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General Election 2019: Raucous hustings reveals Cambridge candidates’ climate policy strengths and weaknesses



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The Extinction Rebellion Cambridge climate and environment emergency hustings at ARU: from left are Jeremy Caddick (Green Party); Daniel Zeichner (Labour Party); chair Terry Macalister; Rod Cantrill (Liberal Democrat Party) and Peter Dawe (Brexit Party). Picture: Mike Scialom
The Extinction Rebellion Cambridge climate and environment emergency hustings at ARU: from left are Jeremy Caddick (Green Party); Daniel Zeichner (Labour Party); chair Terry Macalister; Rod Cantrill (Liberal Democrat Party) and Peter Dawe (Brexit Party). Picture: Mike Scialom

A raucous climate and environment emergency hustings on Friday (November 22) saw four candidates for the Cambridge seat pitch for the crucial votes of those who want to see more action taken on climate breakdown.

Sharing a stage at Anglia Ruskin University were Labour’s Daniel Zeichner, Rod Cantrill of the Liberal Democrats, Green Party candidate Jeremy Caddick and Peter Dawe of the Brexit Party. The event was chaired by Terry Macalister, former energy editor for the Guardian.

The candidates were given five minutes to introduce themselves. The entrepreneur and farm-owning businessman Peter Dawe wryly described himself as “a superhero”, suggesting a vote for him would help save two billion lives.

“My understanding is that XR is talking about a sustainable human population of one billion people, and if you vote for me I can raise that to three billion.”

How? “Consumerism has to change - and you can forget about tourism,” said Mr Dawe.

Rod Cantrill said that the UK faces “two once-in-a-lifetime challenges - Brexit and climate change”. Mr Cantrill sees the two as linked. “Stopping Brexit is an absolute must because if we don’t then tackling climate change is going to be much more difficult - 80 per cent of our environment laws come from the EU,” he pointed out.

Daniel Zeichner invited the audience to look at his track record as the city’s MP. “I’ve always been a red-and-green politician,” he said after thanking Extinction Rebellion for “being inspiring and getting people to tell the truth”. Mr Zeichner unveiled a new policy signed off the previous day - Labour would scrap the Oxford-Cambridge expressway.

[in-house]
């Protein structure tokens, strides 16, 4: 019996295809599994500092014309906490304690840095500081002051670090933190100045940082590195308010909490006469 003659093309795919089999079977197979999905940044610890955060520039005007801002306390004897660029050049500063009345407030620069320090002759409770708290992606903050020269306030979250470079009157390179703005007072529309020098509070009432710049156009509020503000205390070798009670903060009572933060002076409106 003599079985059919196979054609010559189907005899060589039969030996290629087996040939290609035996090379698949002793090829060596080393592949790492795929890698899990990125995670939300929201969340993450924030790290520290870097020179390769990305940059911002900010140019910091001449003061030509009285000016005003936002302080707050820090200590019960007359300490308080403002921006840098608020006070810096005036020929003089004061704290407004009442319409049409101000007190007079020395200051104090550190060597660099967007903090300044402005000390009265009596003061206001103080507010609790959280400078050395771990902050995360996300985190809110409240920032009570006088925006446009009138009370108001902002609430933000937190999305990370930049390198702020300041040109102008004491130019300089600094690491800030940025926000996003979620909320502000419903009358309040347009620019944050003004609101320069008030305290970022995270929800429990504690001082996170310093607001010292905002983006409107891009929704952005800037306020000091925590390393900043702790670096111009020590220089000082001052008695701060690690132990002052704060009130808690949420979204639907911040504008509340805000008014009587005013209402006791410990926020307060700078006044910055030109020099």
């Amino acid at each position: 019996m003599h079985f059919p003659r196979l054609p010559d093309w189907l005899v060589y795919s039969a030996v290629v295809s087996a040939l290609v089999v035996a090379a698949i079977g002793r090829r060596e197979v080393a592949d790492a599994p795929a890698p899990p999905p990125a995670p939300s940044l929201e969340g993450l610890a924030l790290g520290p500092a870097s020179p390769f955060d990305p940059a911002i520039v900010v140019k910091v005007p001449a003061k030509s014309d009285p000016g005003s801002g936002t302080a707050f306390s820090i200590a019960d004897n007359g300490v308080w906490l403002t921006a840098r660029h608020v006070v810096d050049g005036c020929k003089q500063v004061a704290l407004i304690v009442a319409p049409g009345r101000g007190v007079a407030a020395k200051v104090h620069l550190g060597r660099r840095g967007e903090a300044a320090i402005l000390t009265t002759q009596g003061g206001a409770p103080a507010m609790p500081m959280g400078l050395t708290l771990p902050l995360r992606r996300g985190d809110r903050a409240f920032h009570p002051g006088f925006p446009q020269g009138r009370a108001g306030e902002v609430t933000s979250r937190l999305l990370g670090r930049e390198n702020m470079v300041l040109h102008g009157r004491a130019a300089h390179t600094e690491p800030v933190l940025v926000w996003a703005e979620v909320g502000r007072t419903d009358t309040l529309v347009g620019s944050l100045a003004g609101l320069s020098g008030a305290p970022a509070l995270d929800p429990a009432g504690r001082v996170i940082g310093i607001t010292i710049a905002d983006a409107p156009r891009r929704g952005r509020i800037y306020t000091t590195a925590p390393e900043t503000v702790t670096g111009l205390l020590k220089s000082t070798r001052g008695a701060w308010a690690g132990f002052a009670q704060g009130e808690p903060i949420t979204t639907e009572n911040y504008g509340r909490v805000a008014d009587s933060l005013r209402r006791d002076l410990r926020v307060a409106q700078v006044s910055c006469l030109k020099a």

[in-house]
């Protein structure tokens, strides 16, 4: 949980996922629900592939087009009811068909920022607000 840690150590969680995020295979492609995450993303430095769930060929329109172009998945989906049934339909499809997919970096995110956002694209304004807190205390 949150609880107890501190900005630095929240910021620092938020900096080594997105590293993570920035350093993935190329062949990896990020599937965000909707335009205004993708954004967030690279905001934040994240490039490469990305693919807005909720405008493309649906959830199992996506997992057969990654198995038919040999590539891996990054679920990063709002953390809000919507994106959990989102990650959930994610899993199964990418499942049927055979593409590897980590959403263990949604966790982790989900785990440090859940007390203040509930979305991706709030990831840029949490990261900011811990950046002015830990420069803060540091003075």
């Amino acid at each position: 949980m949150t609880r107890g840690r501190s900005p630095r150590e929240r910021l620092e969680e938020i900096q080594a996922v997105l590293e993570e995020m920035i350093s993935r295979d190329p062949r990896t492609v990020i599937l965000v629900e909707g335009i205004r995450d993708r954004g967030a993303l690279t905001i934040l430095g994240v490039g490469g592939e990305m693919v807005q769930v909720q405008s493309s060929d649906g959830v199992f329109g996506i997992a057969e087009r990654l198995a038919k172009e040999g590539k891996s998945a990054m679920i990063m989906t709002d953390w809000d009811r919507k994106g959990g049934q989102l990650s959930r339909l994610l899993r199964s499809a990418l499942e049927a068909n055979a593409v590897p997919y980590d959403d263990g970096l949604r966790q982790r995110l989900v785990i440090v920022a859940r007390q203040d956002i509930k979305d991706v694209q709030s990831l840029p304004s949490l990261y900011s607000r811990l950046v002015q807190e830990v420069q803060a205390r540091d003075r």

Jeremy Caddick said: “We have 10 years to change absolutely everything, from the way we produce our energy to how we produce our food.”

The Green Party’s manifesto states it will spend £100billion every year for 10 years on building a sustainable zero-carbon society.

“It’s a lot of money but still less than the government made available to the financial system, and if the financial system is worth that much, how much is the environment worth?” The comment that “BP and Shell need to be stopped in their tracks” earned the biggest cheer of the first round.

More than half of people say climate change will influence the way they vote in the general election, a survey suggests
More than half of people say climate change will influence the way they vote in the general election, a survey suggests

The Q&A produced a mix of jeers, gasps of disbelief, heckling, interruptions and laughter.

Peter Dawe said that the UK’s tragedy isn’t the unemployed, it’s “the poor buggers who have to go to work every day”.

“What about those of us who don’t have farms?” asked an audience member. Before Mr Dawe could answer the question, an audience member shouted out: “Russian money” to more mirth.

Jeremy Caddick’s advocacy for proportional representation produced applause. He proposed a “just transition” to a zero-carbon society via a “green new deal” and a citizens assembly. Daniel Zeichner added that “our system has some very severe power imbalances” which he said would be addressed by Labour.